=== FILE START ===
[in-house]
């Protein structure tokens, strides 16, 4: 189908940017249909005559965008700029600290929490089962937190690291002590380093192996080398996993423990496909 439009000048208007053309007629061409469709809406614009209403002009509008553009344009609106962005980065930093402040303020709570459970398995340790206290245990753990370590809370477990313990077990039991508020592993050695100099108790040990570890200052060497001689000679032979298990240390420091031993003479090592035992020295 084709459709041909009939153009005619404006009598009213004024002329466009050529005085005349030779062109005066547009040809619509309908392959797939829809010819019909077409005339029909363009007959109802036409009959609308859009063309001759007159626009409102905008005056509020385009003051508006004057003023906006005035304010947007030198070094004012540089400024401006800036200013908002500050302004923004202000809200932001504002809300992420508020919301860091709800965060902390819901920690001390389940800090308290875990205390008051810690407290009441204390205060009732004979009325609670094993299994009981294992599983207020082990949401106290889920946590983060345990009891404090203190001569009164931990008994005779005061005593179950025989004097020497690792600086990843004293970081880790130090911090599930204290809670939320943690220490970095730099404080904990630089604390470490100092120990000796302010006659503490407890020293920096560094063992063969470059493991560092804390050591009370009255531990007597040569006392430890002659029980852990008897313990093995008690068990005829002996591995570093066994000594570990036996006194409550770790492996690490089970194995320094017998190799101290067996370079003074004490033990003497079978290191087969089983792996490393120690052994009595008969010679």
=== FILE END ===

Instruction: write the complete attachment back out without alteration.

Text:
[in-house]
């Protein structure tokens, strides 16, 4: 189908940017249909005559965008700029600290929490089962937190690291002590380093192996080398996993423990496909 439009000048208007053309007629061409469709809406614009209403002009509008553009344009609106962005980065930093402040303020709570459970398995340790206290245990753990370590809370477990313990077990039991508020592993050695100099108790040990570890200052060497001689000679032979298990240390420091031993003479090592035992020295 084709459709041909009939153009005619404006009598009213004024002329466009050529005085005349030779062109005066547009040809619509309908392959797939829809010819019909077409005339029909363009007959109802036409009959609308859009063309001759007159626009409102905008005056509020385009003051508006004057003023906006005035304010947007030198070094004012540089400024401006800036200013908002500050302004923004202000809200932001504002809300992420508020919301860091709800965060902390819901920690001390389940800090308290875990205390008051810690407290009441204390205060009732004979009325609670094993299994009981294992599983207020082990949401106290889920946590983060345990009891404090203190001569009164931990008994005779005061005593179950025989004097020497690792600086990843004293970081880790130090911090599930204290809670939320943690220490970095730099404080904990630089604390470490100092120990000796302010006659503490407890020293920096560094063992063969470059493991560092804390050591009370009255531990007597040569006392430890002659029980852990008897313990093995008690068990005829002996591995570093066994000594570990036996006194409550770790492996690490089970194995320094017998190799101290067996370079003074004490033990003497079978290191087969089983792996490393120690052994009595008969010679």